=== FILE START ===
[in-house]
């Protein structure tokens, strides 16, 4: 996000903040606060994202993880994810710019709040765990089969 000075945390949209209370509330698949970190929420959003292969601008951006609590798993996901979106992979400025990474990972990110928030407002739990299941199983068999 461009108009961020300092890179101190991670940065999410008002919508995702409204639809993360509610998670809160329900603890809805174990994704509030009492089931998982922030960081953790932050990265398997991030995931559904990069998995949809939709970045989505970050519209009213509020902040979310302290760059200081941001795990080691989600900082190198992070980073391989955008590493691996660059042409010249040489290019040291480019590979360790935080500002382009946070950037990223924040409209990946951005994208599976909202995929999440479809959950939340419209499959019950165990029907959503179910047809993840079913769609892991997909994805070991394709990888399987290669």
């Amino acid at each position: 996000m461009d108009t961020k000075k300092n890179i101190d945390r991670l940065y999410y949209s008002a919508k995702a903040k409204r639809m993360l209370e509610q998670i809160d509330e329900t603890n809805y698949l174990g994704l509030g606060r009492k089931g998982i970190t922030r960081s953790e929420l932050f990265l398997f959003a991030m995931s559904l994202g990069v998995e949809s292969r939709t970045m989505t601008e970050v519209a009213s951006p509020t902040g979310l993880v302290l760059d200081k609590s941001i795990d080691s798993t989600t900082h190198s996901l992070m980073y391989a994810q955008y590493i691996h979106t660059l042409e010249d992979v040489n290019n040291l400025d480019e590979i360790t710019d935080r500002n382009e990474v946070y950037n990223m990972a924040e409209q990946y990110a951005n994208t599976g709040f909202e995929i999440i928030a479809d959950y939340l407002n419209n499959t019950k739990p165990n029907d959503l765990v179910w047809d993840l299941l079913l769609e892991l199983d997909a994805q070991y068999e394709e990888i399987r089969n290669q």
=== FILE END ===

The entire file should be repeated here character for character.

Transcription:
[in-house]
């Protein structure tokens, strides 16, 4: 996000903040606060994202993880994810710019709040765990089969 000075945390949209209370509330698949970190929420959003292969601008951006609590798993996901979106992979400025990474990972990110928030407002739990299941199983068999 461009108009961020300092890179101190991670940065999410008002919508995702409204639809993360509610998670809160329900603890809805174990994704509030009492089931998982922030960081953790932050990265398997991030995931559904990069998995949809939709970045989505970050519209009213509020902040979310302290760059200081941001795990080691989600900082190198992070980073391989955008590493691996660059042409010249040489290019040291480019590979360790935080500002382009946070950037990223924040409209990946951005994208599976909202995929999440479809959950939340419209499959019950165990029907959503179910047809993840079913769609892991997909994805070991394709990888399987290669």
């Amino acid at each position: 996000m461009d108009t961020k000075k300092n890179i101190d945390r991670l940065y999410y949209s008002a919508k995702a903040k409204r639809m993360l209370e509610q998670i809160d509330e329900t603890n809805y698949l174990g994704l509030g606060r009492k089931g998982i970190t922030r960081s953790e929420l932050f990265l398997f959003a991030m995931s559904l994202g990069v998995e949809s292969r939709t970045m989505t601008e970050v519209a009213s951006p509020t902040g979310l993880v302290l760059d200081k609590s941001i795990d080691s798993t989600t900082h190198s996901l992070m980073y391989a994810q955008y590493i691996h979106t660059l042409e010249d992979v040489n290019n040291l400025d480019e590979i360790t710019d935080r500002n382009e990474v946070y950037n990223m990972a924040e409209q990946y990110a951005n994208t599976g709040f909202e995929i999440i928030a479809d959950y939340l407002n419209n499959t019950k739990p165990n029907d959503l765990v179910w047809d993840l299941l079913l769609e892991l199983d997909a994805q070991y068999e394709e990888i399987r089969n290669q």